A tiny fraction of 1% of Americans are the super rich – the ones who earn $50,000 to $100,000 per hour, even when they aren’t really working. Like the rest of us, they don’t like to pay taxes – but they can use their power and influence to see to it that they pay a fraction of the taxes they should pay.
Publicly they tell us it’s OK because they use their money to create jobs. The more taxes they pay, they claim, the less jobs they create. High unemployment rates? Not to worry, they say. It would be worse if they had to pay higher taxes.
The tradeoff seems reasonable to a lot of people – they’ll make more wise investments in the free market if we tax them less.
Nowhere is it more obvious than in the energy business that this country has been at the short end of this tradeoff. They have been telling us for years they know how to manage the energy sector. They assured us we will always have enough oil, gas, and coal to fuel the economy. And in trade, “our” government gave them tax write-offs so they would presumably invest in producing even more energy.
But they have made a terrible mistake and are incapable of admitting it. They were so busy looking at their hefty quarterly profits – boosted by hefty tax write-offs – that they failed to take notice over the last 20 years that there were ample signs that it was getting harder every year to find enough oil to fuel our economy.
There were more and more dry wells, no more gushers, ever shorter life spans for new wells, and, now, declining production for the last of the huge fields in the Middle East. And this happened despite unprecedented advances in discovery and recovery technology.
Common sense could or should have told them affordable oil wouldn’t be around forever. But they were mesmerized by some of the heftiest profits among the multinationals.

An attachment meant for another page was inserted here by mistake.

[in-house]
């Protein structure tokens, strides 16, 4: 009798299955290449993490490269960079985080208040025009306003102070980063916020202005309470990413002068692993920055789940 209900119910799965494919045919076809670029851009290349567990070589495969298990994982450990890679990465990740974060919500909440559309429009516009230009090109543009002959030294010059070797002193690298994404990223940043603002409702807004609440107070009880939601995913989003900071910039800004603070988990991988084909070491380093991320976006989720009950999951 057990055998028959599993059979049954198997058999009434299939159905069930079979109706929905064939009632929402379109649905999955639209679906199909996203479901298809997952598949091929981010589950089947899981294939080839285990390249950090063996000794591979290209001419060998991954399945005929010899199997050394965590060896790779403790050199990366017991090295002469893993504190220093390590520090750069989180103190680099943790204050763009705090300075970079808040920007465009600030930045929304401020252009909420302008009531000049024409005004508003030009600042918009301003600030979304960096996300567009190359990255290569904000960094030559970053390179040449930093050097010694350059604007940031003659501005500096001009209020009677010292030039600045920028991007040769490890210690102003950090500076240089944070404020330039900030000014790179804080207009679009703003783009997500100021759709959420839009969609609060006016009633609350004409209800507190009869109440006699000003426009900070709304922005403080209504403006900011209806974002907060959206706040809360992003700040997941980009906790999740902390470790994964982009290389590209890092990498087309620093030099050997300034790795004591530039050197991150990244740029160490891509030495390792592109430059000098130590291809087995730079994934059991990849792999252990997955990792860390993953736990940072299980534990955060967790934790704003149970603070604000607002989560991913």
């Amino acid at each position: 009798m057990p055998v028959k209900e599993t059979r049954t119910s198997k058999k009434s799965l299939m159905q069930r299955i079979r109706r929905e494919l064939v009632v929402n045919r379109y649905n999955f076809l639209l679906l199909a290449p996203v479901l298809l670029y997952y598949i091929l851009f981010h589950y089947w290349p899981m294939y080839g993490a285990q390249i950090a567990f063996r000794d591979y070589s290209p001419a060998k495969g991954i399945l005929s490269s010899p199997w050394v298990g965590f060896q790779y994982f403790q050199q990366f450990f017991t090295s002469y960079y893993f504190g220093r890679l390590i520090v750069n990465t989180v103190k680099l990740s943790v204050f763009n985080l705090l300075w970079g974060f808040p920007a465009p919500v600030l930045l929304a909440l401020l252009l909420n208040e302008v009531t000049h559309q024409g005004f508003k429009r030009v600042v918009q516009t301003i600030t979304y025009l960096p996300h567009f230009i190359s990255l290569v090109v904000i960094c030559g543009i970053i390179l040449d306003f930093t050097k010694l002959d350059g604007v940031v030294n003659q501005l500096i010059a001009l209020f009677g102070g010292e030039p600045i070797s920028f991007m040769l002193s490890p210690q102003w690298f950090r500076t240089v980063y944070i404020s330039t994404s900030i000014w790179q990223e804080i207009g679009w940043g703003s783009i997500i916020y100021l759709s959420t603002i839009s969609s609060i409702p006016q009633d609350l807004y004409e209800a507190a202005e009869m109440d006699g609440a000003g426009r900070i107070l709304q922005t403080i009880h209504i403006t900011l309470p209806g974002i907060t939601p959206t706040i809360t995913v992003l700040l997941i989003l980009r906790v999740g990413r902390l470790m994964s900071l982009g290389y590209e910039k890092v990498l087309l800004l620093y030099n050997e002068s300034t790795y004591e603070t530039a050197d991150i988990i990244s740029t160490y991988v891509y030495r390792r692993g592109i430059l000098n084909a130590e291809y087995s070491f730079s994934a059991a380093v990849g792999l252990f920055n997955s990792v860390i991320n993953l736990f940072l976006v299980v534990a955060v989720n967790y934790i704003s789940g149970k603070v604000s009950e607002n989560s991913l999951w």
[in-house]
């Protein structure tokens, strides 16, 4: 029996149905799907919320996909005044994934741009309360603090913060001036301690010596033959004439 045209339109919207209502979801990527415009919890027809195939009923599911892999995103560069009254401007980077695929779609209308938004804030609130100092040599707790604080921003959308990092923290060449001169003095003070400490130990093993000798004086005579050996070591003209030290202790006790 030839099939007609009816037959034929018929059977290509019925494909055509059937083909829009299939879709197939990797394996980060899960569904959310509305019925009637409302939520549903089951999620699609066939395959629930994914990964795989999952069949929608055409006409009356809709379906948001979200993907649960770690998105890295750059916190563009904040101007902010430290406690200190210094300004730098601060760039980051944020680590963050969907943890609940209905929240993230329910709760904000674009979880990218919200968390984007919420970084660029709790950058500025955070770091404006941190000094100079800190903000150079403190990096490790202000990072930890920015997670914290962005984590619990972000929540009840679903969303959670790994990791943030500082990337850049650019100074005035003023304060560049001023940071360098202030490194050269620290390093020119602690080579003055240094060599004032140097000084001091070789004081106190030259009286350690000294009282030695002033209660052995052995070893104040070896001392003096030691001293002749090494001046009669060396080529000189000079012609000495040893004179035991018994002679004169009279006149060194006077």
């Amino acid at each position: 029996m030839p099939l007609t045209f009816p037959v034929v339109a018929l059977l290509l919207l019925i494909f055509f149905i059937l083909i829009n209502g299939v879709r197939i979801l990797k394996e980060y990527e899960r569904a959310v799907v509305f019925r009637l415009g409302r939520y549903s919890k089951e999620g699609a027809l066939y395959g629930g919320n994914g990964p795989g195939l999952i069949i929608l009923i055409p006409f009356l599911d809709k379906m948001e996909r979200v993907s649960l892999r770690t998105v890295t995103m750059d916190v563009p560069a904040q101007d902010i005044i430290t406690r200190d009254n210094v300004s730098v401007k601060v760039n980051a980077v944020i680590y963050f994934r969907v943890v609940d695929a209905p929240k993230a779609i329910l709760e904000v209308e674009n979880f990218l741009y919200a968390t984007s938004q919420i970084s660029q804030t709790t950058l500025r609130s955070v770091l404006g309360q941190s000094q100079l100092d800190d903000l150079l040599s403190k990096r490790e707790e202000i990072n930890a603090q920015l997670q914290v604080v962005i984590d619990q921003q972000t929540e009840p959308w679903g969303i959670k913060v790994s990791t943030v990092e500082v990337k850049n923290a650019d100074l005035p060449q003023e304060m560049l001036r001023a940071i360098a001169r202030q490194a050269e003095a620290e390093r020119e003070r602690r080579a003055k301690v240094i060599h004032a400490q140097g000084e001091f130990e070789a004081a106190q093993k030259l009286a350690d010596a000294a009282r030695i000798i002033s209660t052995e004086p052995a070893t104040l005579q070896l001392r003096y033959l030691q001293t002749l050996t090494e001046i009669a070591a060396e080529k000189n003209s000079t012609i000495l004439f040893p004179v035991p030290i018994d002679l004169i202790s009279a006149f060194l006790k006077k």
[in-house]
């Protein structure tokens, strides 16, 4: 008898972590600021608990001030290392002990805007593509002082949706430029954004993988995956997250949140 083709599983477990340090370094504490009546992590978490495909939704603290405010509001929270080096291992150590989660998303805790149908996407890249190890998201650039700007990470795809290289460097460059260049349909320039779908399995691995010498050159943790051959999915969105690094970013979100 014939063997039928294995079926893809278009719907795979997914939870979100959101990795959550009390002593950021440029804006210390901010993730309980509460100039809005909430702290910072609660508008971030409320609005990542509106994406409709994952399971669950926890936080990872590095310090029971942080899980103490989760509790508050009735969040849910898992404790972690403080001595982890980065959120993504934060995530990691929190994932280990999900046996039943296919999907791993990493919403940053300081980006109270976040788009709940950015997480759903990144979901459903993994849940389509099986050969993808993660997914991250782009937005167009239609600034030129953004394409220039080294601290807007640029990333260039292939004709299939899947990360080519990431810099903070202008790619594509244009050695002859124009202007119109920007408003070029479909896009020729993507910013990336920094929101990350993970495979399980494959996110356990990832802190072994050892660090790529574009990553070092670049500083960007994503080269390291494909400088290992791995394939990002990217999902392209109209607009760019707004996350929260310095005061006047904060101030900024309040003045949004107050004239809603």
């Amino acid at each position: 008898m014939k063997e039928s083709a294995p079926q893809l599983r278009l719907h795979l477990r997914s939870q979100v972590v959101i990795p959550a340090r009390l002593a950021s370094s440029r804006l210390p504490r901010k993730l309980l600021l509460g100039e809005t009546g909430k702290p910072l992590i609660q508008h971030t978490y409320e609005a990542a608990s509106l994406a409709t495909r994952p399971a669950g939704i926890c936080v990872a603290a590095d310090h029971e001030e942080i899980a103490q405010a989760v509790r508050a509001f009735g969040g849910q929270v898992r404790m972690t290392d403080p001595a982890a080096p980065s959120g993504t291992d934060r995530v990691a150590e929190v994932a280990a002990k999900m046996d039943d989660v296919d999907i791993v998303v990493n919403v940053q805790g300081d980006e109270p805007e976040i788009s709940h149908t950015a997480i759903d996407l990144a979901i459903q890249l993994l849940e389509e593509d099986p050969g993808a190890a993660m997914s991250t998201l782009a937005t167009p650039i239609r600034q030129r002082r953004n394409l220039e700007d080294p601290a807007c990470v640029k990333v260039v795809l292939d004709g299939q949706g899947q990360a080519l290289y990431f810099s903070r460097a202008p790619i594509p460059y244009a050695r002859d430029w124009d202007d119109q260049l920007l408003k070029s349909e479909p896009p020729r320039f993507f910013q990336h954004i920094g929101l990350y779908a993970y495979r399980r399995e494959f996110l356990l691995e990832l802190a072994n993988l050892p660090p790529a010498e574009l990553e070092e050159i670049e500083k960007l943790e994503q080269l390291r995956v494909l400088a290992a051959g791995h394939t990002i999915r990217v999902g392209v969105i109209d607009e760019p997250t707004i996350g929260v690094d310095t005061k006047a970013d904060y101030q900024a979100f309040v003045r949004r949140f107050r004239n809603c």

They continue to resist any effort to transition away from fossil fuels and insist that global warming is a scare tactic even when the mainstream media has been making it clear since January that there is a looming energy crisis. [URL’s to articles, Paul Robert’s book – perhaps annotated reference at the end]
A constant stream of articles in the mainstream press since January has made it clear that world oil production is winding down. The yearly oil production in all but one major field, Russia, is in decline. But the oil multinationals are still in denial. Worse, they use their considerable power and influence to discredit any efforts to either transition or even to think about it. Meanwhile, the entire energy industry continues to get hefty tax breaks.
Their only “solution” is military force that we all pay for. It’s expensive to have bases in all of the locations where major oil fields reside, and it’s very expensive to wage war and occupy another country. As we pointed out in a previous newsletter, including the hidden costs of oil at the gas pump would bring it up to at least $6/gallon. But, as long as these costs don’t show up on the price at the pump, people don’t think about it. including the hidden costs of oil at the gas pump would bring it up to at least $6/gallon.
Clearly, the super rich in the energy sector have failed miserably at managing the energy sector of our economy. All the trillions in tax breaks they got with their power and influence bought us and our country little in return. They only enriched themselves.
This brewing crisis will have consequences so terrible they are hard to imagine. Unless, that is, solutions are found. That’s why FITE will from now on make it a major focus of this newsletter.
For further reading on the end of oil, we recommend:
If you want to know about all aspects of the looming energy crisis, “The End of Oil” by Paul Roberts’ new book is an excellent resource. He pulls together the diplomatic, financial, political, and economic aspects of the problem.
For a shorter and more limited view, see Matt Savinar’s web site. But while Savinar is reasonably competent, he has the usual limitations of any doom-and-gloomer type in regard to solutions. In fact, he wrote to us that “The only ‘solution’ is to prepare to go back to a stone age existence.” We, on the other hand, believe there are solutions, albeit complex ones, that sufficient political will could implement.
A more complete bibliography is available on request.